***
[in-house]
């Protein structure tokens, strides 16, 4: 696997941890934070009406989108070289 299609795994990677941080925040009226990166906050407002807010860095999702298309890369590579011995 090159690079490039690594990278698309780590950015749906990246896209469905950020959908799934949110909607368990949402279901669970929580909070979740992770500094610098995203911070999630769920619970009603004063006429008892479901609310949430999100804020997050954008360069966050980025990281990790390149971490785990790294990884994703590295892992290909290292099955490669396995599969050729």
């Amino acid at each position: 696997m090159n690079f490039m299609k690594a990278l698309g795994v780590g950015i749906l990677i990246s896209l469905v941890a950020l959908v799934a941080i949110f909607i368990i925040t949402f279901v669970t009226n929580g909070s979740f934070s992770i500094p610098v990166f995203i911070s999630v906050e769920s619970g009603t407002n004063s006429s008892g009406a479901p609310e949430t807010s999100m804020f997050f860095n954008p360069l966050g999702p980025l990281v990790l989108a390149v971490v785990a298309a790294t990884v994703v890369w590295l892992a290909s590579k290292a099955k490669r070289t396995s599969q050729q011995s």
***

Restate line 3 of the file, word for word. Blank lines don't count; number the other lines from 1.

């Amino acid at each position: 696997m090159n690079f490039m299609k690594a990278l698309g795994v780590g950015i749906l990677i990246s896209l469905v941890a950020l959908v799934a941080i949110f909607i368990i925040t949402f279901v669970t009226n929580g909070s979740f934070s992770i500094p610098v990166f995203i911070s999630v906050e769920s619970g009603t407002n004063s006429s008892g009406a479901p609310e949430t807010s999100m804020f997050f860095n954008p360069l966050g999702p980025l990281v990790l989108a390149v971490v785990a298309a790294t990884v994703v890369w590295l892992a290909s590579k290292a099955k490669r070289t396995s599969q050729q011995s």